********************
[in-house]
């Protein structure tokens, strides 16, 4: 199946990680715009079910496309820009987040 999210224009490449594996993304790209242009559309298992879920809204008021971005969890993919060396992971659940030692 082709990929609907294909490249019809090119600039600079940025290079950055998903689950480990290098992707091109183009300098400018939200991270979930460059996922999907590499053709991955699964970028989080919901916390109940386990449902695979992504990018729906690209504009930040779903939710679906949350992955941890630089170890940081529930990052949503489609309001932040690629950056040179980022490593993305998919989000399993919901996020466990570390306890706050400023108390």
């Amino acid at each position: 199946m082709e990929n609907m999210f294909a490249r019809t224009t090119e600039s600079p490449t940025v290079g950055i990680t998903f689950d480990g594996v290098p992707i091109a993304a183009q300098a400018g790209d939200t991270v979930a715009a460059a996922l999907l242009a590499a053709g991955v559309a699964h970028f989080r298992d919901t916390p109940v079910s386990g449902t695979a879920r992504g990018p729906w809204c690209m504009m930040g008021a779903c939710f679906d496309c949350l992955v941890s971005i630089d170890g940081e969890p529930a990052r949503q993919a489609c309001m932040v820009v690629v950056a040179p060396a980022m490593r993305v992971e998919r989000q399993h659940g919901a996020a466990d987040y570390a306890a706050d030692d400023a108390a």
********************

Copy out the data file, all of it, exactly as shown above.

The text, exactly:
[in-house]
């Protein structure tokens, strides 16, 4: 199946990680715009079910496309820009987040 999210224009490449594996993304790209242009559309298992879920809204008021971005969890993919060396992971659940030692 082709990929609907294909490249019809090119600039600079940025290079950055998903689950480990290098992707091109183009300098400018939200991270979930460059996922999907590499053709991955699964970028989080919901916390109940386990449902695979992504990018729906690209504009930040779903939710679906949350992955941890630089170890940081529930990052949503489609309001932040690629950056040179980022490593993305998919989000399993919901996020466990570390306890706050400023108390």
């Amino acid at each position: 199946m082709e990929n609907m999210f294909a490249r019809t224009t090119e600039s600079p490449t940025v290079g950055i990680t998903f689950d480990g594996v290098p992707i091109a993304a183009q300098a400018g790209d939200t991270v979930a715009a460059a996922l999907l242009a590499a053709g991955v559309a699964h970028f989080r298992d919901t916390p109940v079910s386990g449902t695979a879920r992504g990018p729906w809204c690209m504009m930040g008021a779903c939710f679906d496309c949350l992955v941890s971005i630089d170890g940081e969890p529930a990052r949503q993919a489609c309001m932040v820009v690629v950056a040179p060396a980022m490593r993305v992971e998919r989000q399993h659940g919901a996020a466990d987040y570390a306890a706050d030692d400023a108390a």